There are many people, however, who have not learned this lesson; they live perpetually in the shadows of the griefs and losses of their bygone days. Nothing could be more unwholesome or more untrue to the spirit of Christian faith, than such a course. What would be said or thought of the man who should build a house for himself out of black stones, paint all the walls black, hang black curtains over the dark-stained windows, put black carpets on every floor, have only sad pictures on the walls and sad books on the shelves, and should have no lovely plants growing and no sweet flowers blooming anywhere about his home? Would we not look upon such a man with pity—as one into whose soul the outer darkness had crept, eclipsing all the beauty of life?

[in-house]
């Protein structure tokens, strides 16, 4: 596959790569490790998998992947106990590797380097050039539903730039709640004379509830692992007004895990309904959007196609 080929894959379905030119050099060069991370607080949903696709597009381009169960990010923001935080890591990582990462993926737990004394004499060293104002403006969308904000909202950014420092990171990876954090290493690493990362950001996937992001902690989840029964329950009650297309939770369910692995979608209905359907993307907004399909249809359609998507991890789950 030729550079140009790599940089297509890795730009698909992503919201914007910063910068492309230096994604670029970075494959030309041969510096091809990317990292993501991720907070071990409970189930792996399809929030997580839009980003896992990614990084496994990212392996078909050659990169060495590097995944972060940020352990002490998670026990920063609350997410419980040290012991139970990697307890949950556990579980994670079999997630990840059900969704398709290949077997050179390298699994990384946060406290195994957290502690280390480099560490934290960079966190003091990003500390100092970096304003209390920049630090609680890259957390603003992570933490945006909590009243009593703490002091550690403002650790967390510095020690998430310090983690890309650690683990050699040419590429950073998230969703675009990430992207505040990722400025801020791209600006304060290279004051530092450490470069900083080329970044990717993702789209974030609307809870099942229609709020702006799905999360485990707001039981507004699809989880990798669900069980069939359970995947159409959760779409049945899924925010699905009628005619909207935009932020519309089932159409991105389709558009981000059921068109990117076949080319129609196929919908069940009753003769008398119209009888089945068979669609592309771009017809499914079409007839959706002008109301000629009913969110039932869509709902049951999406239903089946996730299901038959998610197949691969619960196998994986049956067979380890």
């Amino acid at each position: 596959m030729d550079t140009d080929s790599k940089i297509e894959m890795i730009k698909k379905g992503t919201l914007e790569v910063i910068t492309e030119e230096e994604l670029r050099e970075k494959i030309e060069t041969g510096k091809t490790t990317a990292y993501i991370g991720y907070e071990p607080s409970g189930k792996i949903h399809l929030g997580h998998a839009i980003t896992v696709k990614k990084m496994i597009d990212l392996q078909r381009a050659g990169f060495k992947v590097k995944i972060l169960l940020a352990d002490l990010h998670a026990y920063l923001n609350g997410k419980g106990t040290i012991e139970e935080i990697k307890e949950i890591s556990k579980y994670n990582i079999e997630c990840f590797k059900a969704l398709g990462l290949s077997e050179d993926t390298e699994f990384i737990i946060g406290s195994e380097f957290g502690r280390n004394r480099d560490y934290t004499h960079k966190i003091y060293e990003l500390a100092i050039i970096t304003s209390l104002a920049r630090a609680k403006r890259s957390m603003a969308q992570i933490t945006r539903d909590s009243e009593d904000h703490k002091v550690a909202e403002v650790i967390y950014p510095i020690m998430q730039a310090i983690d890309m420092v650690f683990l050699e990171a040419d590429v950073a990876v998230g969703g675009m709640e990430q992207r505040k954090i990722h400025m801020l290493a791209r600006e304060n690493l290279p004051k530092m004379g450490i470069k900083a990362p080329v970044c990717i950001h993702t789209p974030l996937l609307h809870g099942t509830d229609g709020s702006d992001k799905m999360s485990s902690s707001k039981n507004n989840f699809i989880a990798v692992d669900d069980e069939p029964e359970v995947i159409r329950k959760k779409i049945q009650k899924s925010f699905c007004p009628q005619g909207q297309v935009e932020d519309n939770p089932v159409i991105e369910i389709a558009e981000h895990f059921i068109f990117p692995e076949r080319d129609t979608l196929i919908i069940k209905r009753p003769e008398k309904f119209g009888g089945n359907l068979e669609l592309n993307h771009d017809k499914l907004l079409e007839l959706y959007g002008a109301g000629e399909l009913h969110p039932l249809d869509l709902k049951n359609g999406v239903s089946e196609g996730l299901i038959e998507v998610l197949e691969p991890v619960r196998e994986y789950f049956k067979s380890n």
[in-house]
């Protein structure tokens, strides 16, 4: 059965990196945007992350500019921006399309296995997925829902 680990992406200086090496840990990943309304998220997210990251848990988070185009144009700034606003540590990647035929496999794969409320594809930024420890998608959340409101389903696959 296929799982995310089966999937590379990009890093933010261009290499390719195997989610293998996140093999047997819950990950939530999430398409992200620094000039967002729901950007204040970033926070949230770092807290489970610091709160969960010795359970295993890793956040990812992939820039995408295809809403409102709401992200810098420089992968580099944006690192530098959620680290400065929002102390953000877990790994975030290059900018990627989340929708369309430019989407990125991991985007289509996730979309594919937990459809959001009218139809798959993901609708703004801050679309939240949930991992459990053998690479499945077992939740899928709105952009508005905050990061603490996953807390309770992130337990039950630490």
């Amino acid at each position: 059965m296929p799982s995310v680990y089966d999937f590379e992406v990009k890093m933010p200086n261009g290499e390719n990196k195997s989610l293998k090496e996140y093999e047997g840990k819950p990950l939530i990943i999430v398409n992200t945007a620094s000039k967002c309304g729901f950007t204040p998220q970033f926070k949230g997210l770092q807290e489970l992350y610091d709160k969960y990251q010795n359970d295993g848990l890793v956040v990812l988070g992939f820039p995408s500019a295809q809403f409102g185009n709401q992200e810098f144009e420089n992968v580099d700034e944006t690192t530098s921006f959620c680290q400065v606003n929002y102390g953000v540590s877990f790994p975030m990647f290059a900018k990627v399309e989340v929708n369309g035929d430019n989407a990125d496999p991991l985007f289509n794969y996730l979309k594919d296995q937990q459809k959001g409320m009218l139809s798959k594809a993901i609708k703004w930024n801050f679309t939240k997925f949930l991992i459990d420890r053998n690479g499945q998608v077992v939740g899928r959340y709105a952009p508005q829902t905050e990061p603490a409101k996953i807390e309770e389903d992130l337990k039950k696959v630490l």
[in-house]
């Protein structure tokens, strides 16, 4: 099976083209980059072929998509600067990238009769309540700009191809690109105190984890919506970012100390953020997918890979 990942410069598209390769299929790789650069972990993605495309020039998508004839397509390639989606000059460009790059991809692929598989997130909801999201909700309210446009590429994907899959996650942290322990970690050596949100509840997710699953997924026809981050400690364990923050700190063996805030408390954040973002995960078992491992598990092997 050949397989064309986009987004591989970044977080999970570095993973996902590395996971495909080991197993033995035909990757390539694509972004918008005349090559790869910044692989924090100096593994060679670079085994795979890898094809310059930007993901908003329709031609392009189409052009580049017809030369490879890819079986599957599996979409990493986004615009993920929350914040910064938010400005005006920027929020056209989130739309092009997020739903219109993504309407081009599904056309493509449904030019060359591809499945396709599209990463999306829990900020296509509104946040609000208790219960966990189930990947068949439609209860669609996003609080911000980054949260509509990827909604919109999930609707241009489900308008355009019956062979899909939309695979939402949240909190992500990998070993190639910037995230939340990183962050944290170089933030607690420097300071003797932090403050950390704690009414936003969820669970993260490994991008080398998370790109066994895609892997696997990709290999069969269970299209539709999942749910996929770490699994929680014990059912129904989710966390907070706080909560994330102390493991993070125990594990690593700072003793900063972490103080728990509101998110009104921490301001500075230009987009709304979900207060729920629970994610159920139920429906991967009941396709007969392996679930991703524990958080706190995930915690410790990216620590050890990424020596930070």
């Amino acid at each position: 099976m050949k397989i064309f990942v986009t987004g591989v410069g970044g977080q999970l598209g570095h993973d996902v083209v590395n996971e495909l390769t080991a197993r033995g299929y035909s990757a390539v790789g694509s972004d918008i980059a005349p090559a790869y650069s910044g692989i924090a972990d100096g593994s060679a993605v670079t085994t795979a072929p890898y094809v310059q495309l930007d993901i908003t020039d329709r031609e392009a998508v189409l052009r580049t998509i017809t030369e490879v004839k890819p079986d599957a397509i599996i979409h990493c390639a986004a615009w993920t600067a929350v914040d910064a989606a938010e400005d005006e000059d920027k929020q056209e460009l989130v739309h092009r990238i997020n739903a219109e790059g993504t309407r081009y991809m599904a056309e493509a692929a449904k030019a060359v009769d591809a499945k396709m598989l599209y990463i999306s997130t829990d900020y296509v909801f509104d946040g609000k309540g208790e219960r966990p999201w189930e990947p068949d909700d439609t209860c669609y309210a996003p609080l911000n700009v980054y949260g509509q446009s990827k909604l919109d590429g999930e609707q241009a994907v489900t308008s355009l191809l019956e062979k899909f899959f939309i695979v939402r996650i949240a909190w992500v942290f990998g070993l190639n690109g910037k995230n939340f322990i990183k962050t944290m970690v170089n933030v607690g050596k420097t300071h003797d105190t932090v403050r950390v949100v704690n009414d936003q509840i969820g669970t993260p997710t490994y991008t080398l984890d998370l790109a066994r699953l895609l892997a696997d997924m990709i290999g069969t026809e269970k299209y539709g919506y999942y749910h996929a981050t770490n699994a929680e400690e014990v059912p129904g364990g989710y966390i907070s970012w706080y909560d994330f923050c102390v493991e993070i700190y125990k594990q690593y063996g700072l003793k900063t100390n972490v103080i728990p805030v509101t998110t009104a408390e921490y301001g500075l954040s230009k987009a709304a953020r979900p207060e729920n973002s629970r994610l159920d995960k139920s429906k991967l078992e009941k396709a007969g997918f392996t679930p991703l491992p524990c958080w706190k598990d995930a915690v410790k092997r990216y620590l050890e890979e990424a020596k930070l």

Yet that is just the way some people do live. They build for their souls houses just like that; they have memories that let all the bright and joyous things flow away—while they retain all the sad and bitter things! They forget the pleasant incidents and experiences, the happy hours, the days that came laden with gladness as ships come from distant shores with cargoes of spices; but there has been no painful event in all their life whose memory is not kept ever vivid. They will talk for hours of their griefs and bereavements in the past, dwelling with a strange morbid pleasure on each sad incident. They keep the old wounds ever unhealed in their hearts; they keep continually in sight pictures and reminiscences of all their lost joys—but none of the joys that are not lost; they forget all their ten thousand blessings—in the abiding recollection of the two or three sorrows that have come amid the multitudinous and unremembered joys. These people live perpetually in the shadows and glooms of their own sorrows. The darkness creeps into their souls, and all the joyous brightness passes out of their lives, until their very vision becomes so stained that they can no more even discern the glad and lovely colors in God’s universe!